Political tussles remain an issue. Sources say New Democracy leader Antonis Samaras nearly torpedoed the unity government agreement after Papademos demanded all parties enact a pledge to push through reforms agreed with Greece's international lenders.

That followed a bizarre series of actions by outgoing Prime Minister George Papandreou, who called a referendum on the austerity measures he had already agreed with euro zone leaders before reversing the decision under a storm of protest from those same leaders.

He finally agreed to step down, but only after negotiating a face-saving confidence vote that allowed his party to negotiate a unity government while still in power.

Analysts said continued political wrangling would undermine Papademos's efforts to meet Greece's financial obligations.

"I can't see the unions and the population willing to support an unelected technical government that is demanded by the European Union and even more so Germany," said Chris Williamson, chief economist at market research firm Markit.

"There's the danger that an interim technical government will not be able to implement policy purely because, down the road, there will be general elections and things will be reversed, so there is a great risk of a state of limbo."

(Reporting by Michael Winfrey; Editing by Andrew Heavens)

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Comments (10)
CLaporda wrote:
I am Greek and, yet, it’s all Greek to me!! One week for two political parties to find the strength to sign or not a deal already made, to find a person willing to be used as their employee or, if you like, the one to be blamed with all the decisions already made by Mr Papandreou. Not to mention that in democratic countries I had, mistakenly maybe, the feeling that the PM is to be chosen by the people through elections. Maybe I am outdated!!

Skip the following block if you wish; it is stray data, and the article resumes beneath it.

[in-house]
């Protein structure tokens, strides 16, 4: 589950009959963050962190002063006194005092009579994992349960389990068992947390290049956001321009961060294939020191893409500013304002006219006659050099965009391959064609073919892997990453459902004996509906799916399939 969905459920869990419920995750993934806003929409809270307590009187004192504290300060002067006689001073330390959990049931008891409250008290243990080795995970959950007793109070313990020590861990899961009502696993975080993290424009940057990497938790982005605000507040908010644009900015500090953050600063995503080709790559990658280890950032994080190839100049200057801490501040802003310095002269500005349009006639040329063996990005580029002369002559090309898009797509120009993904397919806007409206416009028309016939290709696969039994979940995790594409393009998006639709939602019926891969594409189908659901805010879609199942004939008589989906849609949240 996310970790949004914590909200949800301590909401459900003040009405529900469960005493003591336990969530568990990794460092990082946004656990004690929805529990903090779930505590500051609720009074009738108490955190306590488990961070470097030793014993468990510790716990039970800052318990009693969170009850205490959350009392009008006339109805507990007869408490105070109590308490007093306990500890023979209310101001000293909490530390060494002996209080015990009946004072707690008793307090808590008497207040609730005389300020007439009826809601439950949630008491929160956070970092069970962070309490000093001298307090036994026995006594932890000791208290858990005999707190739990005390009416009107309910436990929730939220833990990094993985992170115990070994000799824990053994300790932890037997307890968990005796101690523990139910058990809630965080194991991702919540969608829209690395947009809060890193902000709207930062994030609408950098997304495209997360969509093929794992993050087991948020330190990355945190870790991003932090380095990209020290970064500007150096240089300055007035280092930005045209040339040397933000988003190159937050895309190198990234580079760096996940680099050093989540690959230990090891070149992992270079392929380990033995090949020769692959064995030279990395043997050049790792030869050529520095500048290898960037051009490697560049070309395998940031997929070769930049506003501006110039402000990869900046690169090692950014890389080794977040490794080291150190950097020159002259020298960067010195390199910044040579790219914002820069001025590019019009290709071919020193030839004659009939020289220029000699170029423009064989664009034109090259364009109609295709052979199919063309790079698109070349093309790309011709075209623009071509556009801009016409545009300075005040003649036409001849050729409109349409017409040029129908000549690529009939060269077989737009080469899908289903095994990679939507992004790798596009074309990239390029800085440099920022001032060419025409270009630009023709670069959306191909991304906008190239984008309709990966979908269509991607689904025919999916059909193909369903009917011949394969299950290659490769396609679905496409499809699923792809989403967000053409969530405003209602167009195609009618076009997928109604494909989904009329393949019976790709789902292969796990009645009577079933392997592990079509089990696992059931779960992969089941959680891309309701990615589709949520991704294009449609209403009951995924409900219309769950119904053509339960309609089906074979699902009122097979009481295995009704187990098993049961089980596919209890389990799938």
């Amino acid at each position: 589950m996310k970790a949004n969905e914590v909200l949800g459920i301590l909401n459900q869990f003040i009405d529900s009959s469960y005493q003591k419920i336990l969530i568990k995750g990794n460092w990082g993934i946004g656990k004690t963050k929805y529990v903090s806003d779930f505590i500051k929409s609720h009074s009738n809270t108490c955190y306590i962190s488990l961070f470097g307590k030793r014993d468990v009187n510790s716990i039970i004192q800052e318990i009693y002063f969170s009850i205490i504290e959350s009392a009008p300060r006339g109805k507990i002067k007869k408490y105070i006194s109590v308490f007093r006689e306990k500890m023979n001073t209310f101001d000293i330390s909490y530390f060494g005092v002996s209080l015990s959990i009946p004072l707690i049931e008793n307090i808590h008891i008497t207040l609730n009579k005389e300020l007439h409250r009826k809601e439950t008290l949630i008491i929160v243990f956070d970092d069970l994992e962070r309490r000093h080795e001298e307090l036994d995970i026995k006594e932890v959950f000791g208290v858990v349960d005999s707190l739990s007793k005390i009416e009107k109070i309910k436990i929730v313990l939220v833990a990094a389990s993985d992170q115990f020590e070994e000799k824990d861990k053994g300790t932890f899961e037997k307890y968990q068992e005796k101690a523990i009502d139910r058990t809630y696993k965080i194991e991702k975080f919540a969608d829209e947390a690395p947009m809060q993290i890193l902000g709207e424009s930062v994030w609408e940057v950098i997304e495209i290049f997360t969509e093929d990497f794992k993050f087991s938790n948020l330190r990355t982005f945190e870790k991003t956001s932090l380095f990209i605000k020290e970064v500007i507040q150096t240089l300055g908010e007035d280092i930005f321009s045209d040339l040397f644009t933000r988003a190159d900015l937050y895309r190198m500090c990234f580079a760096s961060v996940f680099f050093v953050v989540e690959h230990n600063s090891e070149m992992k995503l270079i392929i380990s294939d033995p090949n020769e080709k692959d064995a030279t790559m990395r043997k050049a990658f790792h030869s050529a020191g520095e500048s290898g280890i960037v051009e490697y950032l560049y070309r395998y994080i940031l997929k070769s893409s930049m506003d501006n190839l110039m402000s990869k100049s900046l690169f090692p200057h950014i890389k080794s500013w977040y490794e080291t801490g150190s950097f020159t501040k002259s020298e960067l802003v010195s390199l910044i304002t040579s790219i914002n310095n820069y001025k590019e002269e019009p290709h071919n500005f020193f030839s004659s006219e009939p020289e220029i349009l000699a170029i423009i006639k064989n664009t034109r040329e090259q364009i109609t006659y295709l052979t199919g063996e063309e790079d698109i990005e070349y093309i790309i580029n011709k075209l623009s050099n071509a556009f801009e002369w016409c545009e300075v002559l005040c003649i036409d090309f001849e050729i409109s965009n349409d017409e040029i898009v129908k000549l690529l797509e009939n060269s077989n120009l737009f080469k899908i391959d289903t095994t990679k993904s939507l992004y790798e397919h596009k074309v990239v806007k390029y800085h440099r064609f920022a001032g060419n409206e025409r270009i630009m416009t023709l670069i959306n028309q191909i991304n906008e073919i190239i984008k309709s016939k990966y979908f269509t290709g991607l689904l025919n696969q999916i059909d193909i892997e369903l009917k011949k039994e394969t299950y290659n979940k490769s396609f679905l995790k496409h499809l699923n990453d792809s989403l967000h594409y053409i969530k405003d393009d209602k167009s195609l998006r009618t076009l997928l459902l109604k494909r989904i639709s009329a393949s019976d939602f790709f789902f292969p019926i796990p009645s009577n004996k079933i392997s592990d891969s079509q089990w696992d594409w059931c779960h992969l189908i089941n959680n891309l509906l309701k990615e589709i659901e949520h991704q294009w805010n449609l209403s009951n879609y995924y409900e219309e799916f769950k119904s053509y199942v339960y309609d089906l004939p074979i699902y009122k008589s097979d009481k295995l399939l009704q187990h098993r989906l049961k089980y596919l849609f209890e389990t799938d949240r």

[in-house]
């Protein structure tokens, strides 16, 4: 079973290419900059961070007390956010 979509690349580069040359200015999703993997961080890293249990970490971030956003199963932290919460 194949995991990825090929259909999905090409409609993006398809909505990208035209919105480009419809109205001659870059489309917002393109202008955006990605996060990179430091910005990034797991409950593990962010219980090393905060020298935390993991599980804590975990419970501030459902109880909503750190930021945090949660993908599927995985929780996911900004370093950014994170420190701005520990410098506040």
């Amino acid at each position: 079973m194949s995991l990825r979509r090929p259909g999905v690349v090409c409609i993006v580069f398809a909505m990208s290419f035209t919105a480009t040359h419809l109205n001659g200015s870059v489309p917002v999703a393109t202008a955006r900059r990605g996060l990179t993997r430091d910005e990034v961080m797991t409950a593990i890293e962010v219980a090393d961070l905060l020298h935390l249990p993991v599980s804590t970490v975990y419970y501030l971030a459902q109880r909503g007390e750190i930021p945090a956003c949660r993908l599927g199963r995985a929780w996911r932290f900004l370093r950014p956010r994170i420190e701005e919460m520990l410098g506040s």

Nov 10, 2011 3:10am EST  --  Report as abuse
Lambick wrote:
Greece is facing decades of poverty, stagnation, isolation, massive unemployment, mass emigration and social unrest if it fails to act decisively now.

Nov 10, 2011 6:54am EST  --  Report as abuse
John.w wrote:
What is truly astounding is all of these Politicos do not seem to have the brain of a three year old.. Looking at my country the US; is the same it is all about the Party and what the Party wants, not for the good of the country, the people.

When western Governments continue to follow the spend, spend trend it finally catches up….The common man lives within a budget, what makes our Politicos think they can break this rule over and over; because it is what the Party wants and needs not wahatthe people and country need.

When we can come up with a litmus test for honesty perhaps we can get what we the People need..

The interset on loans are climbing; so the possibility of failure is in the cards, even the Banks steped back and took the Hair cut; they understood it will spread like a fire out of control… Not only will countries go under but the Banks also, while the currency would be worthless.

Gold would climb to un beleviable highs as it has already with more up side if this does not work. The wealthy will convert before it all comes down in any country… Watch the Gold and precious metal market for indications of the above. Then you will know the house of cards is falling becaue the wealthy will get out first, they will know it first as usual..

John

Nov 10, 2011 7:57am EST  --  Report as abuse